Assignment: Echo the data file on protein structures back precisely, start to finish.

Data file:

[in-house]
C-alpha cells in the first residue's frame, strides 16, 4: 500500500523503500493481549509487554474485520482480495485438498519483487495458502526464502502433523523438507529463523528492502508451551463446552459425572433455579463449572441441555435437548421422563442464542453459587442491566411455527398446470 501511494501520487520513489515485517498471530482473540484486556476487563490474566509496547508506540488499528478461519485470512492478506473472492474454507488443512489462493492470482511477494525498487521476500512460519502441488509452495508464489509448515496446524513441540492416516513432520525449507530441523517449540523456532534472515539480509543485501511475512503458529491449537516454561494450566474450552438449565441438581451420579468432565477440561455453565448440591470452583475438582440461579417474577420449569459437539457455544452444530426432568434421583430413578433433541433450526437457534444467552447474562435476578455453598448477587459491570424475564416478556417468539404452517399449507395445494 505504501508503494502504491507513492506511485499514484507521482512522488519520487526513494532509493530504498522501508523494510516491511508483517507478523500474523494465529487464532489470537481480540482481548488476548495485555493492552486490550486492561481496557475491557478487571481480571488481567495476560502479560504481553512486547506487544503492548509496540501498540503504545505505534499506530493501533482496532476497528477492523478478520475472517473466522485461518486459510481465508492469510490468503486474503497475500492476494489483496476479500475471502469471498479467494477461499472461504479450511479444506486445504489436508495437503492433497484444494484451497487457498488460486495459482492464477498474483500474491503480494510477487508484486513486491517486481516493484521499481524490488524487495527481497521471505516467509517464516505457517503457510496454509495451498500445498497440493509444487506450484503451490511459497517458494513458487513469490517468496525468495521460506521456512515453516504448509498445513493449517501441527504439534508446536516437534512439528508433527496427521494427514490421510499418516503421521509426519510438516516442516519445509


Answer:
[in-house]
C-alpha cells in the first residue's frame, strides 16, 4: 500500500523503500493481549509487554474485520482480495485438498519483487495458502526464502502433523523438507529463523528492502508451551463446552459425572433455579463449572441441555435437548421422563442464542453459587442491566411455527398446470 501511494501520487520513489515485517498471530482473540484486556476487563490474566509496547508506540488499528478461519485470512492478506473472492474454507488443512489462493492470482511477494525498487521476500512460519502441488509452495508464489509448515496446524513441540492416516513432520525449507530441523517449540523456532534472515539480509543485501511475512503458529491449537516454561494450566474450552438449565441438581451420579468432565477440561455453565448440591470452583475438582440461579417474577420449569459437539457455544452444530426432568434421583430413578433433541433450526437457534444467552447474562435476578455453598448477587459491570424475564416478556417468539404452517399449507395445494 505504501508503494502504491507513492506511485499514484507521482512522488519520487526513494532509493530504498522501508523494510516491511508483517507478523500474523494465529487464532489470537481480540482481548488476548495485555493492552486490550486492561481496557475491557478487571481480571488481567495476560502479560504481553512486547506487544503492548509496540501498540503504545505505534499506530493501533482496532476497528477492523478478520475472517473466522485461518486459510481465508492469510490468503486474503497475500492476494489483496476479500475471502469471498479467494477461499472461504479450511479444506486445504489436508495437503492433497484444494484451497487457498488460486495459482492464477498474483500474491503480494510477487508484486513486491517486481516493484521499481524490488524487495527481497521471505516467509517464516505457517503457510496454509495451498500445498497440493509444487506450484503451490511459497517458494513458487513469490517468496525468495521460506521456512515453516504448509498445513493449517501441527504439534508446536516437534512439528508433527496427521494427514490421510499418516503421521509426519510438516516442516519445509